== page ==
Methods Vignettes: Innovation histories



The Innovation Histories method was developed by Boru Douthwaite and Jacqueline Ashby (2005) as a way of drawing on experience from past innovation processes. The authors base their method within the wider Learning Selection Model developed by Douthwaite (2002). The method comprises a set of flexible guidelines on how to run a workshop with stakeholders involved in an innovation process.

The STEPS Centre’s affiliate project Pro-poor, low carbon development: Improving low carbon energy access and development benefits in Least Developed Countries (LDCs) adapted the method for a 2013 workshop as part of research into the uptake of solar home systems (SHSs) in Kenya. In using the Innovations Histories method, our approach sought to understand how pathways to pro-poor low carbon development, particularly those that could benefit the poor and marginalised, have evolved. The findings will be used, as part of our overall research, to provide analysis to help local, national and international decision-makers plan and deliver climate compatible development.

We sought to adapt the Innovation Histories method to fit within theoretical perspectives informed by the STEPS Centre’s Pathways Approach, together with Strategic Niche Management and Innovation Studies.

A short briefing and a workshop report – available on the Innovation Histories page – offer further offers insights from our experience. The method can be adapted flexibly and may be particularly useful for researchers striving for a bottom-up, participatory approach, especially in the sustainability and development fields. It seeks to engage a range of stakeholders in the research process and, through the construction of a timeline and actor network map, to gather information on some of the facilitating and limiting factors for the uptake of an innovation, in this case SHSs.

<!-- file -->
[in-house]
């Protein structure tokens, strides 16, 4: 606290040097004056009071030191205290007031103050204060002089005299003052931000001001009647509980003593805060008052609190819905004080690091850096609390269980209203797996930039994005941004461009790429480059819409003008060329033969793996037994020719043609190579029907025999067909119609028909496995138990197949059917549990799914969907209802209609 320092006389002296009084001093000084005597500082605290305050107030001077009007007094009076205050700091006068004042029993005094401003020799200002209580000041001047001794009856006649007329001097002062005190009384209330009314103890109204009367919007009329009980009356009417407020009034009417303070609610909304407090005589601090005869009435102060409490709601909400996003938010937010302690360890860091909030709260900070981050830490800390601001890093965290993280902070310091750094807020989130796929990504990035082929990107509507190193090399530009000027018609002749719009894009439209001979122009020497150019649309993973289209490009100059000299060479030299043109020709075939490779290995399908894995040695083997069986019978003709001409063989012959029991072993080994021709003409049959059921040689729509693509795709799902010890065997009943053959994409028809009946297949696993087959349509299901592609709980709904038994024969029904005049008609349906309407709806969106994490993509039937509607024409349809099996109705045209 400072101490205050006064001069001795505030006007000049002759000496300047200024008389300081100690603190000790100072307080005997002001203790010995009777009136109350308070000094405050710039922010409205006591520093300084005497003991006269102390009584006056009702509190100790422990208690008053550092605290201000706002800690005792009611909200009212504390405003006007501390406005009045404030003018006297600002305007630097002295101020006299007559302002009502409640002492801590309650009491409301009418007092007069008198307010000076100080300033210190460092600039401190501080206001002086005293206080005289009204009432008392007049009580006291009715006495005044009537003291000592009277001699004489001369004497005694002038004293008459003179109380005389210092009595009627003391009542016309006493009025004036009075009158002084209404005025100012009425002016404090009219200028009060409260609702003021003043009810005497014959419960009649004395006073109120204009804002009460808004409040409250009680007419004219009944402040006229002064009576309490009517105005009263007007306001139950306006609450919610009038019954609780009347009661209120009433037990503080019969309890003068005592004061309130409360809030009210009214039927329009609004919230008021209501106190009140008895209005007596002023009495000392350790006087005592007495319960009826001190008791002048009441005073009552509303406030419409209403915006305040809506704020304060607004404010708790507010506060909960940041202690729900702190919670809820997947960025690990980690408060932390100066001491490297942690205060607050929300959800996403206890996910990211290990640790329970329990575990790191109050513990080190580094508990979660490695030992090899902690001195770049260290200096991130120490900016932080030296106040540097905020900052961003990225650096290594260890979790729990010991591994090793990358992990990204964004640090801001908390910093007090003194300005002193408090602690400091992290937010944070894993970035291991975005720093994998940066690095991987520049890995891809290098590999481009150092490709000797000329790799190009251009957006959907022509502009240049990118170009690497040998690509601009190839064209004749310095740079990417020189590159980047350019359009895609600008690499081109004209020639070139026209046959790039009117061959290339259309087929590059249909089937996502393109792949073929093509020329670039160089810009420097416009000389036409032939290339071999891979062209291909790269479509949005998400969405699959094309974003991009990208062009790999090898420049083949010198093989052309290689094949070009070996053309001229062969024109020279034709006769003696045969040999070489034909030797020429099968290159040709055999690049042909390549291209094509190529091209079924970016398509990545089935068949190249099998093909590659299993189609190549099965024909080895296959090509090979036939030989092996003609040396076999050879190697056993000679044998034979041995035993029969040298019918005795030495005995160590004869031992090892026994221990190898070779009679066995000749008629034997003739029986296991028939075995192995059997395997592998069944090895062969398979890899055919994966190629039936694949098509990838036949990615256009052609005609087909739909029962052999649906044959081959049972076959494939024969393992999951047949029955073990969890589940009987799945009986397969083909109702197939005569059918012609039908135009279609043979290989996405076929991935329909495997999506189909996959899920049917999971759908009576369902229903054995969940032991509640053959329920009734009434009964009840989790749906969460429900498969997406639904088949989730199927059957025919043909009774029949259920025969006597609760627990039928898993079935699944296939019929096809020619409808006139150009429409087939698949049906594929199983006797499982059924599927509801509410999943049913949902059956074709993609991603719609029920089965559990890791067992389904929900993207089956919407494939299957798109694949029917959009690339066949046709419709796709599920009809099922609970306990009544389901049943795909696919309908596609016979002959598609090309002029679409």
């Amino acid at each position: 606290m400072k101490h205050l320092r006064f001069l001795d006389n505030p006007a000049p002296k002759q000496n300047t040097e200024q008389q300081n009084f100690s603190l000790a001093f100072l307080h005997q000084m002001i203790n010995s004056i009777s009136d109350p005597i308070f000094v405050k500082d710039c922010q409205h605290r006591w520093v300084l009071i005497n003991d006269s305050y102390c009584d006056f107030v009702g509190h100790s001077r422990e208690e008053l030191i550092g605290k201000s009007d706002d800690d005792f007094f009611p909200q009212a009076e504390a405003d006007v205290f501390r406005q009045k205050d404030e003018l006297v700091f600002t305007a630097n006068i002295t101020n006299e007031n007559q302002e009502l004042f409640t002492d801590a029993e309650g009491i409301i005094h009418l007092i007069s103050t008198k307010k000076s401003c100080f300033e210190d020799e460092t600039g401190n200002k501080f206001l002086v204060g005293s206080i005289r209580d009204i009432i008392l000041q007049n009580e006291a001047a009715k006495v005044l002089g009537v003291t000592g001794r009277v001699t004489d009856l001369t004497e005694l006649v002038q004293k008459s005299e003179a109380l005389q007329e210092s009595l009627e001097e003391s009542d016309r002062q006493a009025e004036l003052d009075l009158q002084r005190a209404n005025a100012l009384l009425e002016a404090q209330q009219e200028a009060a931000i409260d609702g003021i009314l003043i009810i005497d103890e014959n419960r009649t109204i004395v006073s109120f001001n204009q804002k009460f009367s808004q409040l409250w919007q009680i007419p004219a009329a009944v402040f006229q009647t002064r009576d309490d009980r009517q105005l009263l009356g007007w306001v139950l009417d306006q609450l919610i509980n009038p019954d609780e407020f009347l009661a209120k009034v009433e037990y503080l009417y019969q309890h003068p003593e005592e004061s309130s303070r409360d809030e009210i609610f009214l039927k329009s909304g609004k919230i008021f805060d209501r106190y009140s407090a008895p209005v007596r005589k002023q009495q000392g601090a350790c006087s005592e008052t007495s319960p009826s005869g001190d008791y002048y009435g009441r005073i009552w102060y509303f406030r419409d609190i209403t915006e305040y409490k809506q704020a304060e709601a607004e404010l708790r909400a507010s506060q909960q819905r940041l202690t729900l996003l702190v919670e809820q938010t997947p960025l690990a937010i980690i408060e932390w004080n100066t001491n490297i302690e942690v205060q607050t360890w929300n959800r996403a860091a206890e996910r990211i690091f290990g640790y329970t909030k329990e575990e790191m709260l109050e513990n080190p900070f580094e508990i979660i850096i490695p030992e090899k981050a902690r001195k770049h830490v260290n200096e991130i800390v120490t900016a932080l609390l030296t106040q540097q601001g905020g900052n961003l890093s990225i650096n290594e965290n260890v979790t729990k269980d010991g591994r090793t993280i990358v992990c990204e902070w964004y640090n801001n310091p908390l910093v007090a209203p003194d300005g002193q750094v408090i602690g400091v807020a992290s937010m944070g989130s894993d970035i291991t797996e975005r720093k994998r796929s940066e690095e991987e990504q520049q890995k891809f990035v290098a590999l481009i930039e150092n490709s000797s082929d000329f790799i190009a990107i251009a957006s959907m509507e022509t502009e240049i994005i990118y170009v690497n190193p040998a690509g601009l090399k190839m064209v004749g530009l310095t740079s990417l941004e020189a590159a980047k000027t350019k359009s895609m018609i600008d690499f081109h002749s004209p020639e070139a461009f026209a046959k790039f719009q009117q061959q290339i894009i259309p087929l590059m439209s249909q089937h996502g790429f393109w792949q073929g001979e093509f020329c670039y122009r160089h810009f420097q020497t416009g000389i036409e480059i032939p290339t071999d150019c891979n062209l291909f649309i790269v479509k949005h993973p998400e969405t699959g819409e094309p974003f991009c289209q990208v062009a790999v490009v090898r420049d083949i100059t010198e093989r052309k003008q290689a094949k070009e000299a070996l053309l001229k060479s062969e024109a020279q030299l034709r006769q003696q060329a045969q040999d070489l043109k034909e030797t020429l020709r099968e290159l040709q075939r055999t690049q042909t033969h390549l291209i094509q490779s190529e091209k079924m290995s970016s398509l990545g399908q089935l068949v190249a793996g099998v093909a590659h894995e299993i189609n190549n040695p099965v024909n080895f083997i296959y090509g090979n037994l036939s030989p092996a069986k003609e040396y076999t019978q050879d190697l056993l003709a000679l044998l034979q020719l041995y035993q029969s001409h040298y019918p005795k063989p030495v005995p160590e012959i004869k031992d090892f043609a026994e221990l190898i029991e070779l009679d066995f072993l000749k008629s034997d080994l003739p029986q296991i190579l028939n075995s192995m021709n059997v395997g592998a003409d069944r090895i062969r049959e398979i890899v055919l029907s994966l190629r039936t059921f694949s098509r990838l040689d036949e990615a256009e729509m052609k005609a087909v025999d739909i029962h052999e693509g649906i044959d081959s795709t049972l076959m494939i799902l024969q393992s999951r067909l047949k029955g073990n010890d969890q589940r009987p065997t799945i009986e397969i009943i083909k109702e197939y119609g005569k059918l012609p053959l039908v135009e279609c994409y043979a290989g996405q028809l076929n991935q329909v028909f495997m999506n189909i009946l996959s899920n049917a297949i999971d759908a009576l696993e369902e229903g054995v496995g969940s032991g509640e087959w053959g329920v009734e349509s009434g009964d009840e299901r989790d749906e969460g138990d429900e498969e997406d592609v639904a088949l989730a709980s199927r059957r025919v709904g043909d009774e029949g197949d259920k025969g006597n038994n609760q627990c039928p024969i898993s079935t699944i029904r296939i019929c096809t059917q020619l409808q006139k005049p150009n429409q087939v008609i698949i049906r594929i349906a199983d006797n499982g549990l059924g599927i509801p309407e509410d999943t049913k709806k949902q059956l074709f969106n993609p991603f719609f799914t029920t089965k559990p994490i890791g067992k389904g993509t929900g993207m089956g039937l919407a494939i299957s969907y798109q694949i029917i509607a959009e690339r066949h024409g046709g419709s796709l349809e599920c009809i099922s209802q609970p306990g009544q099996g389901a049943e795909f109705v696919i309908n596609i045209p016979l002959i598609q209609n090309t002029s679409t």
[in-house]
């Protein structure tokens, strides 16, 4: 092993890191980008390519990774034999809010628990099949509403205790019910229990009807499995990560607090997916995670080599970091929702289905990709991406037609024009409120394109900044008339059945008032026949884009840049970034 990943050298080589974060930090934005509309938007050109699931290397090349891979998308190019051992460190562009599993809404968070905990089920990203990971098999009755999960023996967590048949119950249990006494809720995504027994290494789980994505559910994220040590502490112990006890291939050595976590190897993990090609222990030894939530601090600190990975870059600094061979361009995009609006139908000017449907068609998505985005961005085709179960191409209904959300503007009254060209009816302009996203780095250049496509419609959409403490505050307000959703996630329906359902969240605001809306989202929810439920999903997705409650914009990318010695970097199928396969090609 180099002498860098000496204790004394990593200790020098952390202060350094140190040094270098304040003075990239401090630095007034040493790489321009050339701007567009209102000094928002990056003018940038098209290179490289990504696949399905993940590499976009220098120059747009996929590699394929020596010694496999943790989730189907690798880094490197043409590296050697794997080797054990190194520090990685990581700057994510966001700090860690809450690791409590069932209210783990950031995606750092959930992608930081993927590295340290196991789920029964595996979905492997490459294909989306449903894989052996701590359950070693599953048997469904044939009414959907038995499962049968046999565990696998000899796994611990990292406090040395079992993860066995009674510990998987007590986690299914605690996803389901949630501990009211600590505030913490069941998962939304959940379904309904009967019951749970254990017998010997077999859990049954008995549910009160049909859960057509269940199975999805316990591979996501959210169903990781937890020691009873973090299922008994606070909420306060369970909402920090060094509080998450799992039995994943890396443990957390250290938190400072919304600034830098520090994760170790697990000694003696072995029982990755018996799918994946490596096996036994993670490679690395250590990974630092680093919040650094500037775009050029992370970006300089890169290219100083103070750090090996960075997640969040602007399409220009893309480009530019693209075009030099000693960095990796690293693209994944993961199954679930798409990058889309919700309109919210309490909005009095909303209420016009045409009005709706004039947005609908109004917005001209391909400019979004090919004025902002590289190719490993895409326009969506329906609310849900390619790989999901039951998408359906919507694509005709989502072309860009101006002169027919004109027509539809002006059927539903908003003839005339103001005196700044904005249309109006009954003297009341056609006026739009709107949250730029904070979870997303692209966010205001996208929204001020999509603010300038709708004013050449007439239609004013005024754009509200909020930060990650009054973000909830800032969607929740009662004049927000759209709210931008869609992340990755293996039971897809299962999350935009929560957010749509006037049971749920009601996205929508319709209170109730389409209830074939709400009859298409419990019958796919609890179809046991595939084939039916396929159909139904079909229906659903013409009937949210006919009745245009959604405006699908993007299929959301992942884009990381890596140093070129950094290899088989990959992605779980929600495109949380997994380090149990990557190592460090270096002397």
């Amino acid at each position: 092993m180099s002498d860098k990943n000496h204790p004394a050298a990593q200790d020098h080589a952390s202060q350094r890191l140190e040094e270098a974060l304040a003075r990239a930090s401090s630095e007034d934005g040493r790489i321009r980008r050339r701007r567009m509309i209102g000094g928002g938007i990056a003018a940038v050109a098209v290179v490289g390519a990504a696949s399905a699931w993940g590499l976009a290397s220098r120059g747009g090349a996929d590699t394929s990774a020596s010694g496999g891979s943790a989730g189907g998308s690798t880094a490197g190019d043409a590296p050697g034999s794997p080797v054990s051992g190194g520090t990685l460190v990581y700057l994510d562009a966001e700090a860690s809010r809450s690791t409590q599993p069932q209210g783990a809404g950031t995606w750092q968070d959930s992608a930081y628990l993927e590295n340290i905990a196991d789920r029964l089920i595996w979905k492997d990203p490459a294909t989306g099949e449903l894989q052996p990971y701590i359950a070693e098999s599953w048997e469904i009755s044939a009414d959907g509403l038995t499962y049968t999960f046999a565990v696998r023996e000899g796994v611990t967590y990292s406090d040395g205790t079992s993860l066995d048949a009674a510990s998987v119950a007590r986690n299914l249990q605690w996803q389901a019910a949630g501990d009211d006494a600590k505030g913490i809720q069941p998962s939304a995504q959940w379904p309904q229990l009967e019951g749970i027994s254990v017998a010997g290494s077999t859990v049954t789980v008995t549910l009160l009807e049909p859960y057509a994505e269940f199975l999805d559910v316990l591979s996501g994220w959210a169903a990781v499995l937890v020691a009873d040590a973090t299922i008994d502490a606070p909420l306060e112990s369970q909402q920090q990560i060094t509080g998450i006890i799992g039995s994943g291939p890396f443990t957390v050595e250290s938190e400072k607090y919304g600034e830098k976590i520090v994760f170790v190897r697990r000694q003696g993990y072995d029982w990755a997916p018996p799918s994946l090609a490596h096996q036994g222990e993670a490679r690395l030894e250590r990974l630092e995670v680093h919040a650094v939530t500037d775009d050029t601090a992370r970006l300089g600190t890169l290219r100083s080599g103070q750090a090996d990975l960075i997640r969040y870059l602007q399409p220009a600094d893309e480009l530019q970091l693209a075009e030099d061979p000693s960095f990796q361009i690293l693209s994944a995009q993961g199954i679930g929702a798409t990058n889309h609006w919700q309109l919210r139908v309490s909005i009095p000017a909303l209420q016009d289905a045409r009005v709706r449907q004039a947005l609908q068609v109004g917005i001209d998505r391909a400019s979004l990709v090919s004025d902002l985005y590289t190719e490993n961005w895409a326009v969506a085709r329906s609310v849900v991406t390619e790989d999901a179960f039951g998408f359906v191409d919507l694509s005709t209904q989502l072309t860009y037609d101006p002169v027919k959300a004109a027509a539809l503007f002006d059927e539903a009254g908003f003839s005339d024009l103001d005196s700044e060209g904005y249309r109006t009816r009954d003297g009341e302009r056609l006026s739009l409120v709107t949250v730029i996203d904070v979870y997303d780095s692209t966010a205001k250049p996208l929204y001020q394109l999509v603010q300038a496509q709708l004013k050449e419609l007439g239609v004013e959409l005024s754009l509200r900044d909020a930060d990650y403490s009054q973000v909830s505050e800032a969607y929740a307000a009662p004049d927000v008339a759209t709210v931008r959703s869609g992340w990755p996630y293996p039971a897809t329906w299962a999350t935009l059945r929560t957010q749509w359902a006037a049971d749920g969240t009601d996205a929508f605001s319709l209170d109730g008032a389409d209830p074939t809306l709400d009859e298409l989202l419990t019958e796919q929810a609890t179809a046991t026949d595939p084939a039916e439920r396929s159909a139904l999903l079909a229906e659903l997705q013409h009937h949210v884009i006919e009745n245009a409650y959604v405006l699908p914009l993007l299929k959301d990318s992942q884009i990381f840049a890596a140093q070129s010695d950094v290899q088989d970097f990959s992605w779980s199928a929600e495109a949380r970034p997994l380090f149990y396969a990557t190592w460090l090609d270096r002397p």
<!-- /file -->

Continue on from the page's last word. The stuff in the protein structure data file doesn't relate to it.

What’s Involved?

A step-by-step summary of the method as conceived by Douthwaite and Ashby (2005), and then as adapted in this project as well as the key points to consider during workshop planning, are outlined in Innovation Histories step-by-step (PDF 373kb). Douthwaite and his co-authors emphasise the method is a reflection tool to learn from any experience, whether it be positive or negative. For instance, perceived “failures” are often not reported, although they are critical to the learning process. The Innovation History workshop should therefore try to provide an open and trustworthy environment, so participants feel comfortable enough to share information and to reflect critically on their experiences. Furthermore, for participants to be able to voice their opinions, workshop facilitators must be sensitive to power relations between the stakeholders. Ideally the interaction between participants at a workshop will elicit dynamic discussions, with participants prompting and reminding each other and negotiating the significance of the events and other factors identified.